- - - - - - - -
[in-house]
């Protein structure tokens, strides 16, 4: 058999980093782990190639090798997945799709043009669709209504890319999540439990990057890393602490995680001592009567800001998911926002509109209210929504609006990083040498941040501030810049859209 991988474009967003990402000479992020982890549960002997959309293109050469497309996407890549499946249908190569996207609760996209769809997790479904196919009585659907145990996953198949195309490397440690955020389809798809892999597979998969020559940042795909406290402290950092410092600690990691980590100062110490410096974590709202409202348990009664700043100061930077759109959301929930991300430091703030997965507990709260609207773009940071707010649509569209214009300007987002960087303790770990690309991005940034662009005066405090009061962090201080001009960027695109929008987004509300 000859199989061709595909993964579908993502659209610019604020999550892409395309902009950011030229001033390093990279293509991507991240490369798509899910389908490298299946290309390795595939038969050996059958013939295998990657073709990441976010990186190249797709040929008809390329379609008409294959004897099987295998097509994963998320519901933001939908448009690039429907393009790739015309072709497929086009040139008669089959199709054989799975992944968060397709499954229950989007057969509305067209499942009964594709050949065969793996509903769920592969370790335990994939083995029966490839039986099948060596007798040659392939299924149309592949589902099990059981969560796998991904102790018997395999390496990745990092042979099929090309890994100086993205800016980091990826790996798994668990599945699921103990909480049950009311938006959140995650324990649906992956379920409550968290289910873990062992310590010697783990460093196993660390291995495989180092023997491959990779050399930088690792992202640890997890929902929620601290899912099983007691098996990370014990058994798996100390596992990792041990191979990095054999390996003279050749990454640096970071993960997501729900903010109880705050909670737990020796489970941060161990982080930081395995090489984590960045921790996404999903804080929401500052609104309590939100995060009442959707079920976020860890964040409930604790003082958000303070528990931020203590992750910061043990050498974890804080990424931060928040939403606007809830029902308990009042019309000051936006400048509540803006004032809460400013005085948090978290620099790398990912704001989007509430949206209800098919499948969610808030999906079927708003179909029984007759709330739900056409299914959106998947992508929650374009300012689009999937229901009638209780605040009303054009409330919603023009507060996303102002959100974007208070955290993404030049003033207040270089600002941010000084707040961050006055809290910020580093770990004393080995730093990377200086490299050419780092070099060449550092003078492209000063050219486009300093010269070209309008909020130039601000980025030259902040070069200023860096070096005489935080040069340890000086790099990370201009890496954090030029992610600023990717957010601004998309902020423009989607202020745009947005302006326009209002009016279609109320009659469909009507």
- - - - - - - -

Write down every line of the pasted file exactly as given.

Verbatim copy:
[in-house]
């Protein structure tokens, strides 16, 4: 058999980093782990190639090798997945799709043009669709209504890319999540439990990057890393602490995680001592009567800001998911926002509109209210929504609006990083040498941040501030810049859209 991988474009967003990402000479992020982890549960002997959309293109050469497309996407890549499946249908190569996207609760996209769809997790479904196919009585659907145990996953198949195309490397440690955020389809798809892999597979998969020559940042795909406290402290950092410092600690990691980590100062110490410096974590709202409202348990009664700043100061930077759109959301929930991300430091703030997965507990709260609207773009940071707010649509569209214009300007987002960087303790770990690309991005940034662009005066405090009061962090201080001009960027695109929008987004509300 000859199989061709595909993964579908993502659209610019604020999550892409395309902009950011030229001033390093990279293509991507991240490369798509899910389908490298299946290309390795595939038969050996059958013939295998990657073709990441976010990186190249797709040929008809390329379609008409294959004897099987295998097509994963998320519901933001939908448009690039429907393009790739015309072709497929086009040139008669089959199709054989799975992944968060397709499954229950989007057969509305067209499942009964594709050949065969793996509903769920592969370790335990994939083995029966490839039986099948060596007798040659392939299924149309592949589902099990059981969560796998991904102790018997395999390496990745990092042979099929090309890994100086993205800016980091990826790996798994668990599945699921103990909480049950009311938006959140995650324990649906992956379920409550968290289910873990062992310590010697783990460093196993660390291995495989180092023997491959990779050399930088690792992202640890997890929902929620601290899912099983007691098996990370014990058994798996100390596992990792041990191979990095054999390996003279050749990454640096970071993960997501729900903010109880705050909670737990020796489970941060161990982080930081395995090489984590960045921790996404999903804080929401500052609104309590939100995060009442959707079920976020860890964040409930604790003082958000303070528990931020203590992750910061043990050498974890804080990424931060928040939403606007809830029902308990009042019309000051936006400048509540803006004032809460400013005085948090978290620099790398990912704001989007509430949206209800098919499948969610808030999906079927708003179909029984007759709330739900056409299914959106998947992508929650374009300012689009999937229901009638209780605040009303054009409330919603023009507060996303102002959100974007208070955290993404030049003033207040270089600002941010000084707040961050006055809290910020580093770990004393080995730093990377200086490299050419780092070099060449550092003078492209000063050219486009300093010269070209309008909020130039601000980025030259902040070069200023860096070096005489935080040069340890000086790099990370201009890496954090030029992610600023990717957010601004998309902020423009989607202020745009947005302006326009209002009016279609109320009659469909009507």